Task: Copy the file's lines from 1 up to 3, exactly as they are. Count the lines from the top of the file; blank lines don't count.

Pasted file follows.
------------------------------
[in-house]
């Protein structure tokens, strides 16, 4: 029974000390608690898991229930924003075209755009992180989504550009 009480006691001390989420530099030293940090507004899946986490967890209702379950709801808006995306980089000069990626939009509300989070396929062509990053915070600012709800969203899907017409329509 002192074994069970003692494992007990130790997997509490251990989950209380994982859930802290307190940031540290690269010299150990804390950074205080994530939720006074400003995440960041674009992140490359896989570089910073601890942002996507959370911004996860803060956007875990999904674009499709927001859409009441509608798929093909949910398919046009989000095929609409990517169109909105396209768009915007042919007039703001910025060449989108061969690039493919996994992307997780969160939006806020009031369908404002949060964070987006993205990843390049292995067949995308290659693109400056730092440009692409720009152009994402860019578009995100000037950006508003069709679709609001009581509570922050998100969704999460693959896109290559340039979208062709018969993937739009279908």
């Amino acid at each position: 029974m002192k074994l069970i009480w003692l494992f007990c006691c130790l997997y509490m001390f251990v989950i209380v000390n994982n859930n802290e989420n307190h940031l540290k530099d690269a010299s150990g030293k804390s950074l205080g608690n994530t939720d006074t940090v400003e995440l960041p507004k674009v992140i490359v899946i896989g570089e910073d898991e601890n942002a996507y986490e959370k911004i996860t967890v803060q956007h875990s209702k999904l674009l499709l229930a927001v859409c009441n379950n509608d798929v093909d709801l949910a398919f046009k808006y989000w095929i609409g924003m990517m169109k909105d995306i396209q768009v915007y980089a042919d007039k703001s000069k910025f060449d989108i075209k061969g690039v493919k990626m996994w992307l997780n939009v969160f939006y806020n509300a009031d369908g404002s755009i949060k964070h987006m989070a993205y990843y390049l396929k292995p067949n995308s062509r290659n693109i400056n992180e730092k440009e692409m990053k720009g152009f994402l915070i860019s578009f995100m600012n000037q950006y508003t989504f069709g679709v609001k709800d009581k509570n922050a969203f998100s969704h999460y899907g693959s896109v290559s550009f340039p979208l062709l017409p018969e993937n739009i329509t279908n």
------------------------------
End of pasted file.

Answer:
[in-house]
């Protein structure tokens, strides 16, 4: 029974000390608690898991229930924003075209755009992180989504550009 009480006691001390989420530099030293940090507004899946986490967890209702379950709801808006995306980089000069990626939009509300989070396929062509990053915070600012709800969203899907017409329509 002192074994069970003692494992007990130790997997509490251990989950209380994982859930802290307190940031540290690269010299150990804390950074205080994530939720006074400003995440960041674009992140490359896989570089910073601890942002996507959370911004996860803060956007875990999904674009499709927001859409009441509608798929093909949910398919046009989000095929609409990517169109909105396209768009915007042919007039703001910025060449989108061969690039493919996994992307997780969160939006806020009031369908404002949060964070987006993205990843390049292995067949995308290659693109400056730092440009692409720009152009994402860019578009995100000037950006508003069709679709609001009581509570922050998100969704999460693959896109290559340039979208062709018969993937739009279908």
């Amino acid at each position: 029974m002192k074994l069970i009480w003692l494992f007990c006691c130790l997997y509490m001390f251990v989950i209380v000390n994982n859930n802290e989420n307190h940031l540290k530099d690269a010299s150990g030293k804390s950074l205080g608690n994530t939720d006074t940090v400003e995440l960041p507004k674009v992140i490359v899946i896989g570089e910073d898991e601890n942002a996507y986490e959370k911004i996860t967890v803060q956007h875990s209702k999904l674009l499709l229930a927001v859409c009441n379950n509608d798929v093909d709801l949910a398919f046009k808006y989000w095929i609409g924003m990517m169109k909105d995306i396209q768009v915007y980089a042919d007039k703001s000069k910025f060449d989108i075209k061969g690039v493919k990626m996994w992307l997780n939009v969160f939006y806020n509300a009031d369908g404002s755009i949060k964070h987006m989070a993205y990843y390049l396929k292995p067949n995308s062509r290659n693109i400056n992180e730092k440009e692409m990053k720009g152009f994402l915070i860019s578009f995100m600012n000037q950006y508003t989504f069709g679709v609001k709800d009581k509570n922050a969203f998100s969704h999460y899907g693959s896109v290559s550009f340039p979208l062709l017409p018969e993937n739009i329509t279908n």